This is the story of a symphony which is frequently performed at a cemetery in St Petersburg ( formerly Leningrad). Over half a million victims of the terrible 900 day seige of the city are buried here. This seige was one of the turning points in the Second World War. It is unusual to see the musical score whilst hearing the symphony, however you can do both through the film which ends this blog. This is an unique piece of music in several ways. Dmitri Shostakovich, 1906 -1975, was recognised as a brilliant Russian composer, but was not always appreciated in his own country. He was both clever and critical and did not always appreciate the rules of the Soviet system.
The symphony is part of a powerful story. It was performed in Leningrad during that awful siege. It had already been heard in Kuybyshev on 5 March 1942 and amazingly crossed boundaries by being performed at the Proms (in London), then in New York during that summer. It was agreed that it must be played in Leningrad. In order to achieve this soldiers who had been classically trained musicians were retrieved from the front line, given extra rations and time to rehearse the massive work. Even the audience took risks to attend. The city was a graveyard, the population was starving, exhausted and close to death. The concert was costly as the musicians were stretched by the length (1.25 hours) and power of the piece, yet it lifted the spirits of all who heard it. The concert took place on 9 August 1942 and was itself a potent symbol of resistance. This was the date Hitler had planned to celebrate the fall of the city with a large banquet at the Astoria Hotel. Though not universally acclaimed, it is generally perceived as the key piece of music to commemorate the 27 million Russians who died in that war.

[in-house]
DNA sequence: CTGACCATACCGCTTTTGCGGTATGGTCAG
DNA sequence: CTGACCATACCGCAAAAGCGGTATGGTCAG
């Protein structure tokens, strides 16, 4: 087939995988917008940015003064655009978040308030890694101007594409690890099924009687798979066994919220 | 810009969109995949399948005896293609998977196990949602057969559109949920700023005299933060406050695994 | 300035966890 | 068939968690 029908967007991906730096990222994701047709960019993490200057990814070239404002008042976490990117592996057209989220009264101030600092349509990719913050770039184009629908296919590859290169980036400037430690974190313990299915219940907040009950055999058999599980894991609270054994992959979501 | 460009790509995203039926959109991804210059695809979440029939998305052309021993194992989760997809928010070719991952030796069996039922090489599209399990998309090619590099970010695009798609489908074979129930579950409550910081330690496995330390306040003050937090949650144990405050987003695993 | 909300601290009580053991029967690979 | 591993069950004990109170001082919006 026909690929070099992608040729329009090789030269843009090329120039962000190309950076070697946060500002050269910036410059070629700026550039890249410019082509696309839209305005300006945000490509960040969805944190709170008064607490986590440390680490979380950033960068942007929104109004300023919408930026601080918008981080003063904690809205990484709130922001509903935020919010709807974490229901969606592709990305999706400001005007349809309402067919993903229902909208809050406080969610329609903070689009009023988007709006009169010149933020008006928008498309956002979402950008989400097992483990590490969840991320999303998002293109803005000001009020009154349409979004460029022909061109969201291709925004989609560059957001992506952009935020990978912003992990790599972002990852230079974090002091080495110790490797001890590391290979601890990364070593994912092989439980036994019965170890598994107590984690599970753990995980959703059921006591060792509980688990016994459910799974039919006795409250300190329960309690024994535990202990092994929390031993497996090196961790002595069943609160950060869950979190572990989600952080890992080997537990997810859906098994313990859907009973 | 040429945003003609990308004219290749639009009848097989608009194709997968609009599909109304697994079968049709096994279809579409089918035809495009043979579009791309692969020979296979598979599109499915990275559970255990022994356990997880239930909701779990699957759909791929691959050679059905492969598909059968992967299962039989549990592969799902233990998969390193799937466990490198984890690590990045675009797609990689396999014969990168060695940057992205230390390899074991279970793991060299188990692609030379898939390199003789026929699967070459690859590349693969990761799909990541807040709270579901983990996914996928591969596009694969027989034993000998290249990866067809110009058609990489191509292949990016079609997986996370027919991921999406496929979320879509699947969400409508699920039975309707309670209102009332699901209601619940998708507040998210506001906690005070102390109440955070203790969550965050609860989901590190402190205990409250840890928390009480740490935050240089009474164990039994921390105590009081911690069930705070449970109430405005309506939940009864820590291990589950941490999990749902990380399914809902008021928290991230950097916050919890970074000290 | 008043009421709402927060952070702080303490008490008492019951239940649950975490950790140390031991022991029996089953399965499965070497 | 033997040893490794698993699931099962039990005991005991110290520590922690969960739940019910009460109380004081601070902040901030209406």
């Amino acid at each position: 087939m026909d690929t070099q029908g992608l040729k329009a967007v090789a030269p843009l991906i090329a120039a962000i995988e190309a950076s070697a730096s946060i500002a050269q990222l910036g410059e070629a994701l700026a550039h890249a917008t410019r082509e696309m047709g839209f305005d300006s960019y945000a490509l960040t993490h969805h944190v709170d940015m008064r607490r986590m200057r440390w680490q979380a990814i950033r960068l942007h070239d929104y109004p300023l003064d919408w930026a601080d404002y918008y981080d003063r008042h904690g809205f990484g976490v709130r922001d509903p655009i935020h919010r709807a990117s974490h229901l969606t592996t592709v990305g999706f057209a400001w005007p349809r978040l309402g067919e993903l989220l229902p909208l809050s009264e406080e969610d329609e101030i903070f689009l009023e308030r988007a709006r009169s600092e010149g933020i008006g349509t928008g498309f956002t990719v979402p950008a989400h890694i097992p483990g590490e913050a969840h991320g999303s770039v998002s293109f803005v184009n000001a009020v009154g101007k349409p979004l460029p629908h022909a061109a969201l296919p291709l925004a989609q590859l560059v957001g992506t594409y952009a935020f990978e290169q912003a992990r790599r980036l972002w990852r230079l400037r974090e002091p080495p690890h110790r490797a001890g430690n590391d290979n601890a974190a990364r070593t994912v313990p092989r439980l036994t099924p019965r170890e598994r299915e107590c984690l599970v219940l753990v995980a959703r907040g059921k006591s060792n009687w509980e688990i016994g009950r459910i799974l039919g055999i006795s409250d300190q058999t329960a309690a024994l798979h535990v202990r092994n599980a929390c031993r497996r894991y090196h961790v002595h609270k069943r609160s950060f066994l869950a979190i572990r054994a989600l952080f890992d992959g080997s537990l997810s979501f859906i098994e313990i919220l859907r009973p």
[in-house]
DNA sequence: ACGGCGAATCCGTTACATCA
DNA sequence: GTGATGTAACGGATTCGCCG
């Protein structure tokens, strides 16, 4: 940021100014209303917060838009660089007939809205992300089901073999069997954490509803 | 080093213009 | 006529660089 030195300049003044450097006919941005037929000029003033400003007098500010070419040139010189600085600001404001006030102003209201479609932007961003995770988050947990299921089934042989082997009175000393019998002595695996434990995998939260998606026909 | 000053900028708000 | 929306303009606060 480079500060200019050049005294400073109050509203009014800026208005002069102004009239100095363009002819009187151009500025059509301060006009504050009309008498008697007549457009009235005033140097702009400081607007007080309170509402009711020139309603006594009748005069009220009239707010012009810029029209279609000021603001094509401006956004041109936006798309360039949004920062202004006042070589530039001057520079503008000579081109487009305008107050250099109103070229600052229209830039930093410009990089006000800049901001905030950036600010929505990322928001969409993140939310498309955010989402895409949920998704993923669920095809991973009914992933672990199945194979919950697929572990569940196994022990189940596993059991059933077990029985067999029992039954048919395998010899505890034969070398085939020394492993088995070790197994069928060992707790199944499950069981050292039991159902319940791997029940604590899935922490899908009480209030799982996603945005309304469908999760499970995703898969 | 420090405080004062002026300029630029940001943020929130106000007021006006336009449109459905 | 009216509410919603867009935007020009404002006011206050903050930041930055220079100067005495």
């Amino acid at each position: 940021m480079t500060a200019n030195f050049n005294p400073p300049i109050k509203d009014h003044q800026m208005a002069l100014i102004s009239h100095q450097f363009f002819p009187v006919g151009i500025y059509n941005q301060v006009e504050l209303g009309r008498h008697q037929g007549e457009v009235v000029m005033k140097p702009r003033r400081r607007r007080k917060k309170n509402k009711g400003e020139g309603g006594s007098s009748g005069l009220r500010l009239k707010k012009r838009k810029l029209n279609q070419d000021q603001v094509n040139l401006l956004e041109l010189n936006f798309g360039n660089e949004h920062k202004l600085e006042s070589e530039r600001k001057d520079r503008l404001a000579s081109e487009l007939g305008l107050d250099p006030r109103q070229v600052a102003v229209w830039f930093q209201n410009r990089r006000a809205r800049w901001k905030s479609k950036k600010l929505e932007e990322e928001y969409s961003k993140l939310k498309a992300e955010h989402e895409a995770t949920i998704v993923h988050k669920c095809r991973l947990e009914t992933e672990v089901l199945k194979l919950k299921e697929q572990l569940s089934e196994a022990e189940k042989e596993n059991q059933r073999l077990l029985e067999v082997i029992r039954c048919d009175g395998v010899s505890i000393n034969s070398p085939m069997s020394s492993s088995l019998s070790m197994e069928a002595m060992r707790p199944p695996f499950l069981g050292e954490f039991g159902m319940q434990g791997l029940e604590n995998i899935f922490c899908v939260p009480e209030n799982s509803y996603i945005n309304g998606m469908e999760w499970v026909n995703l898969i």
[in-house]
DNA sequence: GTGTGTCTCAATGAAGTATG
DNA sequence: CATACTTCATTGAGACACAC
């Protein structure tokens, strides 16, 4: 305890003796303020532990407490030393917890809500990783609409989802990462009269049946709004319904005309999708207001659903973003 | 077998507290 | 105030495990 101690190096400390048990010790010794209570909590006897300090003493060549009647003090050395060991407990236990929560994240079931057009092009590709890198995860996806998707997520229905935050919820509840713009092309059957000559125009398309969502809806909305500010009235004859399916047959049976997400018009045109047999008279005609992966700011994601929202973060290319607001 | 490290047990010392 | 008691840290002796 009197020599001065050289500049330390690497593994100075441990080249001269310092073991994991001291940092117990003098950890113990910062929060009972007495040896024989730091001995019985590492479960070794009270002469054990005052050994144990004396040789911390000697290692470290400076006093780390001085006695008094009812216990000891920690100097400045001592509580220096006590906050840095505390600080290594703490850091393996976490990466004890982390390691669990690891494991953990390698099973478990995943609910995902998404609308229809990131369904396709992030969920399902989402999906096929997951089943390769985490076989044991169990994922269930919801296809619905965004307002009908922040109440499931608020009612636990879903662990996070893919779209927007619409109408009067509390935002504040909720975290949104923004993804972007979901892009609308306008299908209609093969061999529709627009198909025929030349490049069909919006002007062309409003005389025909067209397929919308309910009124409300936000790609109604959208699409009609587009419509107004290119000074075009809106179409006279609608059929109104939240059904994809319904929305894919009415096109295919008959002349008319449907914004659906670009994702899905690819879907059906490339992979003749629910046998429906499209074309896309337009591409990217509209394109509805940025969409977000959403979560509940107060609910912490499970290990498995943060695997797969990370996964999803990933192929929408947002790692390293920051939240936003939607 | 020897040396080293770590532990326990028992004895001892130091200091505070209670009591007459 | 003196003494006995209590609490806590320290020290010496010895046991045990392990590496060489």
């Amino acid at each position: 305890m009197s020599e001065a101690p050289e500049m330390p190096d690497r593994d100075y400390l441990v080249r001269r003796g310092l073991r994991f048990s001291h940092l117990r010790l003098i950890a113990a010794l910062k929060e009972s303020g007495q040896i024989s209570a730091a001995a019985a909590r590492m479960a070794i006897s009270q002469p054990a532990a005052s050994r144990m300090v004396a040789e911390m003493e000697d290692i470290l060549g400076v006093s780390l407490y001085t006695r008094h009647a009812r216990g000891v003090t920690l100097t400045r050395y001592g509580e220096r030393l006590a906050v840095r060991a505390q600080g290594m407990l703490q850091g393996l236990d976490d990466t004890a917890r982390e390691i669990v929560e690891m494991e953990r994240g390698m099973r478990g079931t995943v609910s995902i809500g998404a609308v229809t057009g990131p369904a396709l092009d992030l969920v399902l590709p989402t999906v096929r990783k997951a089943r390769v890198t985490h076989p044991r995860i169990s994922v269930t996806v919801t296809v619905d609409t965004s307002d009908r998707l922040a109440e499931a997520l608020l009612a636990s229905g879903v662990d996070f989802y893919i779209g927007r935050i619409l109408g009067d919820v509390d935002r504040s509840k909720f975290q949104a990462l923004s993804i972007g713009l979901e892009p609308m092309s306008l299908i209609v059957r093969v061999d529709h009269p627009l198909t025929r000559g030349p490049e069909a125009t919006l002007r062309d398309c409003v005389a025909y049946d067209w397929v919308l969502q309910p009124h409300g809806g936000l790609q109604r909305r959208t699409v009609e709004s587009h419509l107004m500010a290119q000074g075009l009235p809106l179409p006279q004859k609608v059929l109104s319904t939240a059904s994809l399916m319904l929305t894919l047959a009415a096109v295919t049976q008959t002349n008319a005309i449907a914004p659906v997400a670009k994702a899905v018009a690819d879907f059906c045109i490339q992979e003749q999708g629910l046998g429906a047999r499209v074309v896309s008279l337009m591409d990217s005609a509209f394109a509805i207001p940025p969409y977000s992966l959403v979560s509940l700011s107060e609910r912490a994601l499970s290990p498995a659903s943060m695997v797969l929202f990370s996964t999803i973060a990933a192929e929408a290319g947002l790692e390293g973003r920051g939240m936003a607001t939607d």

The Orchestra is the Chicago Symphony Orchestra conducted by Leonard Bernstein.